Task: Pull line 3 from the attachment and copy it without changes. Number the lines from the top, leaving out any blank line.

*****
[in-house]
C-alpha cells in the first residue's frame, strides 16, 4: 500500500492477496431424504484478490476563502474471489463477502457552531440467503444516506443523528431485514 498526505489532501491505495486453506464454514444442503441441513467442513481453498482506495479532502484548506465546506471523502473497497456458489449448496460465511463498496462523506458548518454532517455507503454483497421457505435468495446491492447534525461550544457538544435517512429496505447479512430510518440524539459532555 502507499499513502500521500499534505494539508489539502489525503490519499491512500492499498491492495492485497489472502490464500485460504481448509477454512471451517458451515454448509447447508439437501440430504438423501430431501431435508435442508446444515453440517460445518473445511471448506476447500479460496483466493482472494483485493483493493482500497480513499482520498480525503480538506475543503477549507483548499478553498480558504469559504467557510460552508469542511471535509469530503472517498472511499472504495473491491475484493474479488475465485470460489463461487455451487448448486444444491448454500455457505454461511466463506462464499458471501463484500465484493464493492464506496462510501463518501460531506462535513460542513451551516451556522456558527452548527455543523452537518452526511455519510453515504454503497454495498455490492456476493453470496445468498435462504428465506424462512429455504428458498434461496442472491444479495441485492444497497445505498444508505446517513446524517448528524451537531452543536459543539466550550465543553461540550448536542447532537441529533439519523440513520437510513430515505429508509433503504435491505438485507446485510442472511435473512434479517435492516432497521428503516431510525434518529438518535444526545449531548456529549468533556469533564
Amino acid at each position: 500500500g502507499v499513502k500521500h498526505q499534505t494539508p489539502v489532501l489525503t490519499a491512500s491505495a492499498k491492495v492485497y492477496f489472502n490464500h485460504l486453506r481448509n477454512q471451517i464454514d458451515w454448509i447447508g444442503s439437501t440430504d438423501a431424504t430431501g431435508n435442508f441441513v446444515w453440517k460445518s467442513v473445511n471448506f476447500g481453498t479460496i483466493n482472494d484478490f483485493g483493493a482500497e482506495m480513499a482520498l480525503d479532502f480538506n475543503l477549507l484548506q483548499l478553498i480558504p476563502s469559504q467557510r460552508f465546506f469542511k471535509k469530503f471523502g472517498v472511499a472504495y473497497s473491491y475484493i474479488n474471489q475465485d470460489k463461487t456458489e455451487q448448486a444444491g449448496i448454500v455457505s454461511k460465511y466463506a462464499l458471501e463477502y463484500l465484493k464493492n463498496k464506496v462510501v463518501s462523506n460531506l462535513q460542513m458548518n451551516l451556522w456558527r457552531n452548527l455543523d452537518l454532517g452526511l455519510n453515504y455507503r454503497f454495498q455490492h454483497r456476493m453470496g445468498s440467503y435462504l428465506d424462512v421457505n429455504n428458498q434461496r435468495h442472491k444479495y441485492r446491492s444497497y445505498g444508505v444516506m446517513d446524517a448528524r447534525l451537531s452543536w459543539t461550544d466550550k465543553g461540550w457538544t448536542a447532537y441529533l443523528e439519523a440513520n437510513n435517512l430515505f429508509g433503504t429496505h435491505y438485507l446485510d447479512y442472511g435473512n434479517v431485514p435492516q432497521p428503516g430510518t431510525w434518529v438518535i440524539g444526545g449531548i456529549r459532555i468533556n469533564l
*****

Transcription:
Amino acid at each position: 500500500g502507499v499513502k500521500h498526505q499534505t494539508p489539502v489532501l489525503t490519499a491512500s491505495a492499498k491492495v492485497y492477496f489472502n490464500h485460504l486453506r481448509n477454512q471451517i464454514d458451515w454448509i447447508g444442503s439437501t440430504d438423501a431424504t430431501g431435508n435442508f441441513v446444515w453440517k460445518s467442513v473445511n471448506f476447500g481453498t479460496i483466493n482472494d484478490f483485493g483493493a482500497e482506495m480513499a482520498l480525503d479532502f480538506n475543503l477549507l484548506q483548499l478553498i480558504p476563502s469559504q467557510r460552508f465546506f469542511k471535509k469530503f471523502g472517498v472511499a472504495y473497497s473491491y475484493i474479488n474471489q475465485d470460489k463461487t456458489e455451487q448448486a444444491g449448496i448454500v455457505s454461511k460465511y466463506a462464499l458471501e463477502y463484500l465484493k464493492n463498496k464506496v462510501v463518501s462523506n460531506l462535513q460542513m458548518n451551516l451556522w456558527r457552531n452548527l455543523d452537518l454532517g452526511l455519510n453515504y455507503r454503497f454495498q455490492h454483497r456476493m453470496g445468498s440467503y435462504l428465506d424462512v421457505n429455504n428458498q434461496r435468495h442472491k444479495y441485492r446491492s444497497y445505498g444508505v444516506m446517513d446524517a448528524r447534525l451537531s452543536w459543539t461550544d466550550k465543553g461540550w457538544t448536542a447532537y441529533l443523528e439519523a440513520n437510513n435517512l430515505f429508509g433503504t429496505h435491505y438485507l446485510d447479512y442472511g435473512n434479517v431485514p435492516q432497521p428503516g430510518t431510525w434518529v438518535i440524539g444526545g449531548i456529549r459532555i468533556n469533564l